Outcomes From TICORA Trial for Psoriatic Arthritis

A targeted treatment approach may provide benefit for patients with psoriatic arthritis.

Treat-to-target care may be an effective option for patients with psoriatic arthritis, according to recent commentary published in The Lancet.

The treating-to-target strategy involves aggressively treating patients in order to reach a specific end point (eg, remission or low disease activity). Aggressive treatment end points are determined from findings of randomized controlled trials.

Results from the Tight Control of Rheumatoid Arthritis (TICORA) trial include 34% of patients achieving minimal disease activity with aggressive treatment. Favorable outcomes from the TICORA trial prompted Laura Coates from the University of Leeds and her colleagues to conduct the Tight Control in Psoriatic Arthritis (TICOPA) study.

In the TICORA trial, researchers examined 206 patients in the United Kingdom who were diagnosed with psoriatic arthritis within 2 years of the start of the study and who had never received treatment with disease-modifying antirheumatic drugs.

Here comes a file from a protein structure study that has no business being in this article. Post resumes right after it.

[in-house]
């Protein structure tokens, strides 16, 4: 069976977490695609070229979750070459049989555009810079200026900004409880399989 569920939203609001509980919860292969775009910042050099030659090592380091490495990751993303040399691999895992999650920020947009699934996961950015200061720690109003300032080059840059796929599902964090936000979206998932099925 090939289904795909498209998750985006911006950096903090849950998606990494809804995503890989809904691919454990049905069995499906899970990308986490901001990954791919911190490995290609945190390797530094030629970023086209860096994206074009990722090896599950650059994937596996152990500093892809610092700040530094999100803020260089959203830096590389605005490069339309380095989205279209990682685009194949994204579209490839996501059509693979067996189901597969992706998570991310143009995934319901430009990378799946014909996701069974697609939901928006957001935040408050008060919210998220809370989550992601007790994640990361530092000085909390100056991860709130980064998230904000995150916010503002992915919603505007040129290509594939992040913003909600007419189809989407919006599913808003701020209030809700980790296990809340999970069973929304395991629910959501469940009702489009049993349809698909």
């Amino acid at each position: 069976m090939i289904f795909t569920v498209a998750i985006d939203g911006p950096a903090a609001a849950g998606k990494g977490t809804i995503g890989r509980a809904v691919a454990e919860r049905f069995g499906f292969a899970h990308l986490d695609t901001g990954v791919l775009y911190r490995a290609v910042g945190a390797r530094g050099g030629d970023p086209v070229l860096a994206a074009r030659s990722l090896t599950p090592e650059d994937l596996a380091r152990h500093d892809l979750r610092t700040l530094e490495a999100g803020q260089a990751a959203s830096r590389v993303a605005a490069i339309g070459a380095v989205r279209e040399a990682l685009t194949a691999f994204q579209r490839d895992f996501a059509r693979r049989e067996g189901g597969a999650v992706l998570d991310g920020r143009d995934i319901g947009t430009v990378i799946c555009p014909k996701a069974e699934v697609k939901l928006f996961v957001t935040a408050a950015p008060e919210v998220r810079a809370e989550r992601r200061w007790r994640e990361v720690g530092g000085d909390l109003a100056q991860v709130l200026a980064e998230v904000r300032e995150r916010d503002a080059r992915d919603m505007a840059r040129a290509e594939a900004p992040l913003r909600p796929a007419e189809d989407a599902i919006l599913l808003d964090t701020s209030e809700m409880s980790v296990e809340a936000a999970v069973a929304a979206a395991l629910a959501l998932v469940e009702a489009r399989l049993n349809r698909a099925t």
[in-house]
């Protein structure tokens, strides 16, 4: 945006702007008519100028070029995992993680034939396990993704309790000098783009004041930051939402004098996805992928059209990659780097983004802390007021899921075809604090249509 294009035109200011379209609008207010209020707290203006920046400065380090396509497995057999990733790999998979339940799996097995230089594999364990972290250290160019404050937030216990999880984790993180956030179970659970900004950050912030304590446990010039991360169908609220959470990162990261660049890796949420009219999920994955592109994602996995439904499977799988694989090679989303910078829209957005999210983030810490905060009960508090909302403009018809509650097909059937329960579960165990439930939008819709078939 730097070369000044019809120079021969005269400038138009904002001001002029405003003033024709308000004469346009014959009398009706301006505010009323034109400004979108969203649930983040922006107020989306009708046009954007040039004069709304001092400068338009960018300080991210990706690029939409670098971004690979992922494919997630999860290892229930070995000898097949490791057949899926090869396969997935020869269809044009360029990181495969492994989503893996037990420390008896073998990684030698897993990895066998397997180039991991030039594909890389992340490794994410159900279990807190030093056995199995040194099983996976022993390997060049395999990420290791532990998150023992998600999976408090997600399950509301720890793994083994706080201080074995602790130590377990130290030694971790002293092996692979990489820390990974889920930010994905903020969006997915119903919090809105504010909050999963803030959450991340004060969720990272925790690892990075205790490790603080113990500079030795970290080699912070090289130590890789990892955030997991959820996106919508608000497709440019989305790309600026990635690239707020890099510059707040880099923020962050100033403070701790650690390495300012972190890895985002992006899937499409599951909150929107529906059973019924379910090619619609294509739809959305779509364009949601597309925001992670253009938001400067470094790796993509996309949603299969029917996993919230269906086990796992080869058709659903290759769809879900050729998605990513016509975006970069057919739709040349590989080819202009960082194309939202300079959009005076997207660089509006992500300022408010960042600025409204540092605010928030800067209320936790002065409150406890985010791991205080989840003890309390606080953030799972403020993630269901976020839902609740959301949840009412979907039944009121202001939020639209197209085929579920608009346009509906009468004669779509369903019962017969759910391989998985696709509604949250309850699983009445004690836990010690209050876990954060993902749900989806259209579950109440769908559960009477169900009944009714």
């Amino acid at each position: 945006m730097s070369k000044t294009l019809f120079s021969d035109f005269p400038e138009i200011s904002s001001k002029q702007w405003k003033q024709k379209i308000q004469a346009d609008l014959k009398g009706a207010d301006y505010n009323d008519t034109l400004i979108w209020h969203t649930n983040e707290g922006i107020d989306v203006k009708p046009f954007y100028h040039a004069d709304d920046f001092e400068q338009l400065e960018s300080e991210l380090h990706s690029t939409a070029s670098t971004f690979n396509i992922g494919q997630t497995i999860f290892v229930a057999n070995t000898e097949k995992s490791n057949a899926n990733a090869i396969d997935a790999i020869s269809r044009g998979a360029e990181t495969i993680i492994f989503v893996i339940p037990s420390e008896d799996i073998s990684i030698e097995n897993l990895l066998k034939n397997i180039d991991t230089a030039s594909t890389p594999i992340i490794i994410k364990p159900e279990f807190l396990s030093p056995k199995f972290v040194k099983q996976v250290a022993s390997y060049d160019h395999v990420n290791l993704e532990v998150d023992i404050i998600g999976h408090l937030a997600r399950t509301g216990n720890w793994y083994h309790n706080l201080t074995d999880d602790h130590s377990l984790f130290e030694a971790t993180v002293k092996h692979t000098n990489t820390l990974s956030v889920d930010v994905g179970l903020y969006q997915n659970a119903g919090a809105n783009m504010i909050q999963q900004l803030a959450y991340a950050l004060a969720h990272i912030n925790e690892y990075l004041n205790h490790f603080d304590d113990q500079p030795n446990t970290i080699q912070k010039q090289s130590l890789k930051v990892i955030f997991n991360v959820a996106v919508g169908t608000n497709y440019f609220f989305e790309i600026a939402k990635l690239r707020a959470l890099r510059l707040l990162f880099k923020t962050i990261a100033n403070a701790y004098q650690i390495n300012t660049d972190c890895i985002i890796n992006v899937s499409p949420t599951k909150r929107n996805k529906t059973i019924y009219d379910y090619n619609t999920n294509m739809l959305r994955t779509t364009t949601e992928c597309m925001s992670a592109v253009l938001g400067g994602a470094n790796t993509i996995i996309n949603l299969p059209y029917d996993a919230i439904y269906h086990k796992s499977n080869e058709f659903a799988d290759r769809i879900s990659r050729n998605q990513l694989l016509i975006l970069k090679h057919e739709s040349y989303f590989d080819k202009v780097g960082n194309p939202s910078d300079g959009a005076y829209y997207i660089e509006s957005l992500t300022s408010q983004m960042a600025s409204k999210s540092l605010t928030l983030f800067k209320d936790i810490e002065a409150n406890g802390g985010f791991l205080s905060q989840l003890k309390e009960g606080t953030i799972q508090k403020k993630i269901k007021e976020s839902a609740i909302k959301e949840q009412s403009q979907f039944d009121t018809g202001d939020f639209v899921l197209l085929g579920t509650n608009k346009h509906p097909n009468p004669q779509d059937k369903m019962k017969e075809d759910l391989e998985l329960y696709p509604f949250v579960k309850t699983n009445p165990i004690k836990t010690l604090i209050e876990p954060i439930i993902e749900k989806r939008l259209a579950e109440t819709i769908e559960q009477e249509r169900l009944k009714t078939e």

The patients were randomly assigned to the tight-control group or the standard-care group. Patients in the tight-control group underwent monthly assessments, and their treatment was determined by a prescribed format to achieve minimal disease activity. The standard-care group was assessed every 3 months, and their treatment was determined by the treating rheumatologist.

The odds ratio of reaching the primary end point of an American College of Rheumatology 20% response (ACR20) at 48 weeks in the tight-control group vs the standard-care group was 1.91 (95% confidence interval [CI], P=.0392).

Other outcome measures including ACR50, ACR70, and the Psoriasis Area and Severity Index 75 (PASI75) all showed better improvement in the tight-control group vs standard care, but no improvement was seen in dactylitis or enthesitis.

An economic analysis revealed that the tight-control group was more expensive than standard care, and there was a higher incidence of adverse events in the tight-control group. However, no unexpected serious adverse events or deaths were reported.

“Coates and colleagues’ study is the first to test the concept of treat to target in psoriatic arthritis, and its findings suggest that the approach is appropriate,” the commentary concluded. “Further studies are needed to identify the most appropriate therapeutic interventions that should be used in the treat-to-target algorithm.”


Gladman DD. Is it time for treat to target in psoriatic arthritis? Lancet. 2015. doi: 10.1016/S0140-6736(15)00348-7.